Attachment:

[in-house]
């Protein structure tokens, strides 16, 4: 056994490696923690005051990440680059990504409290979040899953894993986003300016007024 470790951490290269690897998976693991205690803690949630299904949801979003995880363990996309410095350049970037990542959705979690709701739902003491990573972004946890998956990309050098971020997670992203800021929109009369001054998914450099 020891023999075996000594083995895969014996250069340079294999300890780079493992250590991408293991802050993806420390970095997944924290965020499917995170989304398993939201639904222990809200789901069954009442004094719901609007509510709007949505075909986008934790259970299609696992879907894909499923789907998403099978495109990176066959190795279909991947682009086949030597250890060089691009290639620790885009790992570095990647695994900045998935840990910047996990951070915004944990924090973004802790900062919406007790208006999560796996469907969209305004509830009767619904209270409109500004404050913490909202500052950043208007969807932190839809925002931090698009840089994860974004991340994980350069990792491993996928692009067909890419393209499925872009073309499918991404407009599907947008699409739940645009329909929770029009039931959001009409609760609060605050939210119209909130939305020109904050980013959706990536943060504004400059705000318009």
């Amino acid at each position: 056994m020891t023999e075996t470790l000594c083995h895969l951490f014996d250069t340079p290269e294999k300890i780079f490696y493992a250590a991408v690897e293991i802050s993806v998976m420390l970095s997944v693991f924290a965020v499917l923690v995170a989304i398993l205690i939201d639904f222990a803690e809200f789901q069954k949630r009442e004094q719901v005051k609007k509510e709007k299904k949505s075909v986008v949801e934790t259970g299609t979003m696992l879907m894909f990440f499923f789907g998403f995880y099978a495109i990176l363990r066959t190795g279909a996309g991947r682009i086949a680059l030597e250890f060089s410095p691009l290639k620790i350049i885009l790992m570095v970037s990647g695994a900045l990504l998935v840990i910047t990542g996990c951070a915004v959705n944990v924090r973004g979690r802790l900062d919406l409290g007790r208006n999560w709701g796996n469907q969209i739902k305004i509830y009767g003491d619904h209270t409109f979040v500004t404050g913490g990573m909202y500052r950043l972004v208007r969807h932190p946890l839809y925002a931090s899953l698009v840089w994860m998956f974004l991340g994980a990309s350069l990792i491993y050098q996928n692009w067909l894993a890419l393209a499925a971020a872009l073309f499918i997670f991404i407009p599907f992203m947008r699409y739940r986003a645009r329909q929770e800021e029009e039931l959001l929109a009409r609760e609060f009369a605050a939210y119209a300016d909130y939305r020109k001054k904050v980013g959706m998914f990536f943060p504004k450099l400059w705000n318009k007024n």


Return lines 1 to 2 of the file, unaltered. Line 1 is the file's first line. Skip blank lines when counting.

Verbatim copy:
[in-house]
């Protein structure tokens, strides 16, 4: 056994490696923690005051990440680059990504409290979040899953894993986003300016007024 470790951490290269690897998976693991205690803690949630299904949801979003995880363990996309410095350049970037990542959705979690709701739902003491990573972004946890998956990309050098971020997670992203800021929109009369001054998914450099 020891023999075996000594083995895969014996250069340079294999300890780079493992250590991408293991802050993806420390970095997944924290965020499917995170989304398993939201639904222990809200789901069954009442004094719901609007509510709007949505075909986008934790259970299609696992879907894909499923789907998403099978495109990176066959190795279909991947682009086949030597250890060089691009290639620790885009790992570095990647695994900045998935840990910047996990951070915004944990924090973004802790900062919406007790208006999560796996469907969209305004509830009767619904209270409109500004404050913490909202500052950043208007969807932190839809925002931090698009840089994860974004991340994980350069990792491993996928692009067909890419393209499925872009073309499918991404407009599907947008699409739940645009329909929770029009039931959001009409609760609060605050939210119209909130939305020109904050980013959706990536943060504004400059705000318009």